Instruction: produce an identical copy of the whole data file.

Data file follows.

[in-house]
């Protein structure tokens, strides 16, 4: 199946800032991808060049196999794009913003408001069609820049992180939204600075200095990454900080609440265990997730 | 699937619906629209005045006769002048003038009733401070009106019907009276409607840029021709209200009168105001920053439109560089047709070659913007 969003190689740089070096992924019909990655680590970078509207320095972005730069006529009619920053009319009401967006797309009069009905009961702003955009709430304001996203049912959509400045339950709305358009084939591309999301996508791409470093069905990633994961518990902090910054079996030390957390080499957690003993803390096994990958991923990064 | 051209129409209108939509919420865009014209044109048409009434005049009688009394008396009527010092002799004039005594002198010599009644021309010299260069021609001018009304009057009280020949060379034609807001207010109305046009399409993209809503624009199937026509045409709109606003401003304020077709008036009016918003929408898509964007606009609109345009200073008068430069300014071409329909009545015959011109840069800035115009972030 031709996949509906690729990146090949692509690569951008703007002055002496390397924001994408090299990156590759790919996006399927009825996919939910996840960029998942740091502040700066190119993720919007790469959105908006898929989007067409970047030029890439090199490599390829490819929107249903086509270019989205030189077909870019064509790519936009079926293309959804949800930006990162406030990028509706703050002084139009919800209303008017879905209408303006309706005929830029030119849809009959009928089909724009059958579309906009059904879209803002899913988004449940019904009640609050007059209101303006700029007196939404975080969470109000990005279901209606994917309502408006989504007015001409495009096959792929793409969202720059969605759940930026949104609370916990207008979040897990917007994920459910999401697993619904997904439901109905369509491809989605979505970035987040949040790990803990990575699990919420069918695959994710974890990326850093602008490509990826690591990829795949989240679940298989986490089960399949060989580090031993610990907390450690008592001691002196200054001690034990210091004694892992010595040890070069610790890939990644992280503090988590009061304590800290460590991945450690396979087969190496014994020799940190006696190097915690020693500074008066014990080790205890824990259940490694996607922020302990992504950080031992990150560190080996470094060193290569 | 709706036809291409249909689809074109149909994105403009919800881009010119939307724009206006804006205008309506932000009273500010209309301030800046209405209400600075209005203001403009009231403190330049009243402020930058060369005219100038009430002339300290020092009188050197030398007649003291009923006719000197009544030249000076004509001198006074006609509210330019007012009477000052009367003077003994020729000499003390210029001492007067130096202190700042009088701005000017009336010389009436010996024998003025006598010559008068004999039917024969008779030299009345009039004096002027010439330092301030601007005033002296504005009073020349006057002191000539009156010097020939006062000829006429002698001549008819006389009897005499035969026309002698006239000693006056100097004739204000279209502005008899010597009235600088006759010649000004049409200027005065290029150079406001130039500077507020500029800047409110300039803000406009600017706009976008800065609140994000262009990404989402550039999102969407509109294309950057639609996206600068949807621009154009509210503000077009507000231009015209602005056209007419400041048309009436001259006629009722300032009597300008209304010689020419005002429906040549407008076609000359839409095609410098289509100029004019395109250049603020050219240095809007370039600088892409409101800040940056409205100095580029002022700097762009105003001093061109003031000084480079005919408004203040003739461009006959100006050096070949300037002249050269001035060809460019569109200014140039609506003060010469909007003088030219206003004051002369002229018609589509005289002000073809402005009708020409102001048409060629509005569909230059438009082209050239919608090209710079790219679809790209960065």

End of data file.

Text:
[in-house]
């Protein structure tokens, strides 16, 4: 199946800032991808060049196999794009913003408001069609820049992180939204600075200095990454900080609440265990997730 | 699937619906629209005045006769002048003038009733401070009106019907009276409607840029021709209200009168105001920053439109560089047709070659913007 969003190689740089070096992924019909990655680590970078509207320095972005730069006529009619920053009319009401967006797309009069009905009961702003955009709430304001996203049912959509400045339950709305358009084939591309999301996508791409470093069905990633994961518990902090910054079996030390957390080499957690003993803390096994990958991923990064 | 051209129409209108939509919420865009014209044109048409009434005049009688009394008396009527010092002799004039005594002198010599009644021309010299260069021609001018009304009057009280020949060379034609807001207010109305046009399409993209809503624009199937026509045409709109606003401003304020077709008036009016918003929408898509964007606009609109345009200073008068430069300014071409329909009545015959011109840069800035115009972030 031709996949509906690729990146090949692509690569951008703007002055002496390397924001994408090299990156590759790919996006399927009825996919939910996840960029998942740091502040700066190119993720919007790469959105908006898929989007067409970047030029890439090199490599390829490819929107249903086509270019989205030189077909870019064509790519936009079926293309959804949800930006990162406030990028509706703050002084139009919800209303008017879905209408303006309706005929830029030119849809009959009928089909724009059958579309906009059904879209803002899913988004449940019904009640609050007059209101303006700029007196939404975080969470109000990005279901209606994917309502408006989504007015001409495009096959792929793409969202720059969605759940930026949104609370916990207008979040897990917007994920459910999401697993619904997904439901109905369509491809989605979505970035987040949040790990803990990575699990919420069918695959994710974890990326850093602008490509990826690591990829795949989240679940298989986490089960399949060989580090031993610990907390450690008592001691002196200054001690034990210091004694892992010595040890070069610790890939990644992280503090988590009061304590800290460590991945450690396979087969190496014994020799940190006696190097915690020693500074008066014990080790205890824990259940490694996607922020302990992504950080031992990150560190080996470094060193290569 | 709706036809291409249909689809074109149909994105403009919800881009010119939307724009206006804006205008309506932000009273500010209309301030800046209405209400600075209005203001403009009231403190330049009243402020930058060369005219100038009430002339300290020092009188050197030398007649003291009923006719000197009544030249000076004509001198006074006609509210330019007012009477000052009367003077003994020729000499003390210029001492007067130096202190700042009088701005000017009336010389009436010996024998003025006598010559008068004999039917024969008779030299009345009039004096002027010439330092301030601007005033002296504005009073020349006057002191000539009156010097020939006062000829006429002698001549008819006389009897005499035969026309002698006239000693006056100097004739204000279209502005008899010597009235600088006759010649000004049409200027005065290029150079406001130039500077507020500029800047409110300039803000406009600017706009976008800065609140994000262009990404989402550039999102969407509109294309950057639609996206600068949807621009154009509210503000077009507000231009015209602005056209007419400041048309009436001259006629009722300032009597300008209304010689020419005002429906040549407008076609000359839409095609410098289509100029004019395109250049603020050219240095809007370039600088892409409101800040940056409205100095580029002022700097762009105003001093061109003031000084480079005919408004203040003739461009006959100006050096070949300037002249050269001035060809460019569109200014140039609506003060010469909007003088030219206003004051002369002229018609589509005289002000073809402005009708020409102001048409060629509005569909230059438009082209050239919608090209710079790219679809790209960065």